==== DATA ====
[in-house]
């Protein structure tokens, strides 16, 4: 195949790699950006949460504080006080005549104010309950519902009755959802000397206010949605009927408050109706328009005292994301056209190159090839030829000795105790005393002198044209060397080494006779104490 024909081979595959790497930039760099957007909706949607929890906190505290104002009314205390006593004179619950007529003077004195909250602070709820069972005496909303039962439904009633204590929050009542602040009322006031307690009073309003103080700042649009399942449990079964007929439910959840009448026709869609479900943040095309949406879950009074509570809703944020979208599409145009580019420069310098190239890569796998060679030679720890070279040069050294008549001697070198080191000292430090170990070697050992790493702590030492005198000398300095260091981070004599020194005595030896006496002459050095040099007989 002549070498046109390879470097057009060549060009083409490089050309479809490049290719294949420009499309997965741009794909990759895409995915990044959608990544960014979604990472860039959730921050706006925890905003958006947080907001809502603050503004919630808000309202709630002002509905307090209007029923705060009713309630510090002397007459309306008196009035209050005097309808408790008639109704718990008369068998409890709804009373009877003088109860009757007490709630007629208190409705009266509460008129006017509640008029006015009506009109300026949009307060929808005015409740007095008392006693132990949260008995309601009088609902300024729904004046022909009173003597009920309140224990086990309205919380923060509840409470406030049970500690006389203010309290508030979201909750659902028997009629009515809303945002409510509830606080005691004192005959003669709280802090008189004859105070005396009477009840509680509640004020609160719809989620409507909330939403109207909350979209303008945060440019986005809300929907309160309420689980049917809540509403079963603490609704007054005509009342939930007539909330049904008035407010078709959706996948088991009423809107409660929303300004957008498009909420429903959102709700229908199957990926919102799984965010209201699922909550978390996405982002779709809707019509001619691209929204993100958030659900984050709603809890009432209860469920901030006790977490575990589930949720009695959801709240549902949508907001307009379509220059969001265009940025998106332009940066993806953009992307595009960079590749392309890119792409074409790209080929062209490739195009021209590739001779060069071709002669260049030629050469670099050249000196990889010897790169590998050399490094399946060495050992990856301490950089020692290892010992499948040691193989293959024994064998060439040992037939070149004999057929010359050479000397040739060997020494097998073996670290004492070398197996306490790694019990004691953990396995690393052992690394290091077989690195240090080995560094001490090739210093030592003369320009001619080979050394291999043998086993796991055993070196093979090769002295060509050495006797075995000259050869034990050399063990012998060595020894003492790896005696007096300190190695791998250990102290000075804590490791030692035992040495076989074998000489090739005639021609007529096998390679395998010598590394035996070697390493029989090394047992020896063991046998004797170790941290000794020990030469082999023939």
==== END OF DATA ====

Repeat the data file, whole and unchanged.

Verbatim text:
[in-house]
């Protein structure tokens, strides 16, 4: 195949790699950006949460504080006080005549104010309950519902009755959802000397206010949605009927408050109706328009005292994301056209190159090839030829000795105790005393002198044209060397080494006779104490 024909081979595959790497930039760099957007909706949607929890906190505290104002009314205390006593004179619950007529003077004195909250602070709820069972005496909303039962439904009633204590929050009542602040009322006031307690009073309003103080700042649009399942449990079964007929439910959840009448026709869609479900943040095309949406879950009074509570809703944020979208599409145009580019420069310098190239890569796998060679030679720890070279040069050294008549001697070198080191000292430090170990070697050992790493702590030492005198000398300095260091981070004599020194005595030896006496002459050095040099007989 002549070498046109390879470097057009060549060009083409490089050309479809490049290719294949420009499309997965741009794909990759895409995915990044959608990544960014979604990472860039959730921050706006925890905003958006947080907001809502603050503004919630808000309202709630002002509905307090209007029923705060009713309630510090002397007459309306008196009035209050005097309808408790008639109704718990008369068998409890709804009373009877003088109860009757007490709630007629208190409705009266509460008129006017509640008029006015009506009109300026949009307060929808005015409740007095008392006693132990949260008995309601009088609902300024729904004046022909009173003597009920309140224990086990309205919380923060509840409470406030049970500690006389203010309290508030979201909750659902028997009629009515809303945002409510509830606080005691004192005959003669709280802090008189004859105070005396009477009840509680509640004020609160719809989620409507909330939403109207909350979209303008945060440019986005809300929907309160309420689980049917809540509403079963603490609704007054005509009342939930007539909330049904008035407010078709959706996948088991009423809107409660929303300004957008498009909420429903959102709700229908199957990926919102799984965010209201699922909550978390996405982002779709809707019509001619691209929204993100958030659900984050709603809890009432209860469920901030006790977490575990589930949720009695959801709240549902949508907001307009379509220059969001265009940025998106332009940066993806953009992307595009960079590749392309890119792409074409790209080929062209490739195009021209590739001779060069071709002669260049030629050469670099050249000196990889010897790169590998050399490094399946060495050992990856301490950089020692290892010992499948040691193989293959024994064998060439040992037939070149004999057929010359050479000397040739060997020494097998073996670290004492070398197996306490790694019990004691953990396995690393052992690394290091077989690195240090080995560094001490090739210093030592003369320009001619080979050394291999043998086993796991055993070196093979090769002295060509050495006797075995000259050869034990050399063990012998060595020894003492790896005696007096300190190695791998250990102290000075804590490791030692035992040495076989074998000489090739005639021609007529096998390679395998010598590394035996070697390493029989090394047992020896063991046998004797170790941290000794020990030469082999023939």